Corporate Banner
Satellite Banner
Environmental Analysis
Scientific Community
 
Become a Member | Sign in
Home>News>This Article
  News
Return

Protecting Drinking Water Systems from Deliberate Contamination

Published: Tuesday, July 09, 2013
Last Updated: Tuesday, July 09, 2013
Bookmark and Share
An international project has developed a response programme for rapidly restoring the use of drinking water networks following a deliberate contamination event.

The importance of water and of water infrastructures to human health and to the running of our economy makes water systems likely targets for terrorism and CBRN (chemical, biological and radionuclide) contamination. Reducing the vulnerability of drinking water systems to deliberate attacks is one of the main security challenges.

SecurEau, a four-year Seventh Framework Programme funded project, involved 12 partners, including the University of Southampton, from six European countries. It has developed a toolbox that can be implemented by a major European city in response to a contamination event, which includes:

• tools for detecting water quality changes;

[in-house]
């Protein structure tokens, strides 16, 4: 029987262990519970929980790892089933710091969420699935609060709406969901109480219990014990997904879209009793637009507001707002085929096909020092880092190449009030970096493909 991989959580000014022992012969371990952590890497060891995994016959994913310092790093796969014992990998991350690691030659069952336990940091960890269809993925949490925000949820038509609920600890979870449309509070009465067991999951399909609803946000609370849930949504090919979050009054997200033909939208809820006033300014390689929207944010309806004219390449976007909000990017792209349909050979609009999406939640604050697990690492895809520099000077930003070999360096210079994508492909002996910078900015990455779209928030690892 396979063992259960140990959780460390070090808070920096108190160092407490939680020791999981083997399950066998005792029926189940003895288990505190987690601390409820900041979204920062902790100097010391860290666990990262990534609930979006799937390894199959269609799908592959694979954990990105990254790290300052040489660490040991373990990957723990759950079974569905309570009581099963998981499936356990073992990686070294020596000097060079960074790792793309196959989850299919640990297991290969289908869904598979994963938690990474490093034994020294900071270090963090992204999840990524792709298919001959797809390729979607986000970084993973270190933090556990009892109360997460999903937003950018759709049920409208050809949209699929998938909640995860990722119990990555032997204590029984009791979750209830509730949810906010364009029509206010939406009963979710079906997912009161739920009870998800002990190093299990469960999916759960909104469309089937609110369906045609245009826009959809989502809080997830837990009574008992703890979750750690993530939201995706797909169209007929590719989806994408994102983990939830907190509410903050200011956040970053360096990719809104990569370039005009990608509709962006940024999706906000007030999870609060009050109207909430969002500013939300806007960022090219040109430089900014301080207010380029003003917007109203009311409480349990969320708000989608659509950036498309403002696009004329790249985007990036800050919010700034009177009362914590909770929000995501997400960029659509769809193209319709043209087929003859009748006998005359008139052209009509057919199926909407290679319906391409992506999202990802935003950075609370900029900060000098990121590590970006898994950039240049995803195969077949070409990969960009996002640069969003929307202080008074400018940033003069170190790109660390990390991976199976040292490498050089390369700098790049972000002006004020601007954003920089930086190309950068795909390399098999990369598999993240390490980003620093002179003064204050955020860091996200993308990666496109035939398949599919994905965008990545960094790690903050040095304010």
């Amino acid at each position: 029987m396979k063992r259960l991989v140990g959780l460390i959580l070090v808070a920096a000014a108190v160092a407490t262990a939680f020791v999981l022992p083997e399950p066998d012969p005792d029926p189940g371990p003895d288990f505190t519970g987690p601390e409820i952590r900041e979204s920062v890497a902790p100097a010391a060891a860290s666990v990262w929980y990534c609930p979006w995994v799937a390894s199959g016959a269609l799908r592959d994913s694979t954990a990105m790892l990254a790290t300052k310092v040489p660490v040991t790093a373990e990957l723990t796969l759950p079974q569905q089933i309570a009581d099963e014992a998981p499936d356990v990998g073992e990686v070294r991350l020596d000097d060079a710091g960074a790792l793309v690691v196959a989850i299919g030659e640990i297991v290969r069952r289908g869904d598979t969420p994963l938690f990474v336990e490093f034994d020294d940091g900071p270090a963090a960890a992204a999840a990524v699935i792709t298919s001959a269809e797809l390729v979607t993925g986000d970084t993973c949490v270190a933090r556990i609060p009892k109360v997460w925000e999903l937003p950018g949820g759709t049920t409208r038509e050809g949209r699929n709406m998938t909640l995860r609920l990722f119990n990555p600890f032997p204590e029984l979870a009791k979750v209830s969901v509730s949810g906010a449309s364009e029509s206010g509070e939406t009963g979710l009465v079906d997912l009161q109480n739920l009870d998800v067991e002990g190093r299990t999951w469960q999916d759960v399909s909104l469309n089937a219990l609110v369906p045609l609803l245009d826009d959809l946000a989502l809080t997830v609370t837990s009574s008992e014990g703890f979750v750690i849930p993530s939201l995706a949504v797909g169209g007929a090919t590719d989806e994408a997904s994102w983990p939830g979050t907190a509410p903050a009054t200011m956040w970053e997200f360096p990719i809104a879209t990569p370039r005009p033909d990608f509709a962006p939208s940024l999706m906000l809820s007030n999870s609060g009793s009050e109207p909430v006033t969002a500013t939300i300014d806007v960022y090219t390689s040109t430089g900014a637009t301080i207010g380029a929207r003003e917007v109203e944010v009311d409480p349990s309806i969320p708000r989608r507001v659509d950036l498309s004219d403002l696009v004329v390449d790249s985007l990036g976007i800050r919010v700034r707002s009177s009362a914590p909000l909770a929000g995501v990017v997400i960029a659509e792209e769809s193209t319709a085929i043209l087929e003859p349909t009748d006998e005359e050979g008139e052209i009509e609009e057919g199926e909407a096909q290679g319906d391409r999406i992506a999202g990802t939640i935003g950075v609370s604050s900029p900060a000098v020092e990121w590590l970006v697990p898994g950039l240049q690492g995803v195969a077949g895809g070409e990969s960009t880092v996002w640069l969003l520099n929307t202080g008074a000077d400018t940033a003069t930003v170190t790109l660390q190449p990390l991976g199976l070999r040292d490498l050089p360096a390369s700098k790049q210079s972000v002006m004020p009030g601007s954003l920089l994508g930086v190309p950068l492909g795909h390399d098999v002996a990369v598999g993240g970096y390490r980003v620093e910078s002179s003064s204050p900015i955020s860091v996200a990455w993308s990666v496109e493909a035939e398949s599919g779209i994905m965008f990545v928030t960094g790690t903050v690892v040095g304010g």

• methods for rapidly identifying the source(s) of intentional contamination;
• multi-step strategies for cleaning distribution systems;
• analytical methods for confirming cleaning procedure efficiency.

Research groups from the University of Southampton, the only UK partner in the project, developed new methods and technologies for detecting low levels of microbial and radiological contaminants and improving the efficiency of decontamination protocols, with special attention to the role of biofilms.

The SecurEau team developed water quality sensors to be installed in a drinking water system, which allows an alert to be issued rapidly when abrupt changes in the quality of water are detected. These were confirmed by development of specific molecular tools by Southampton and several other partners.

The team also developed ‘sentinel coupons’ of polymeric materials to be installed in water distribution systems for deposits and biofilms to form on their inner surface. The coupons would be installed in the water supply system to monitor the concentration of the pollutant absorbed onto the like pipe walls. They would then be used to validate the cleaning procedures applied throughout the network during the crisis phase but also during ‘normal’ operation of the network.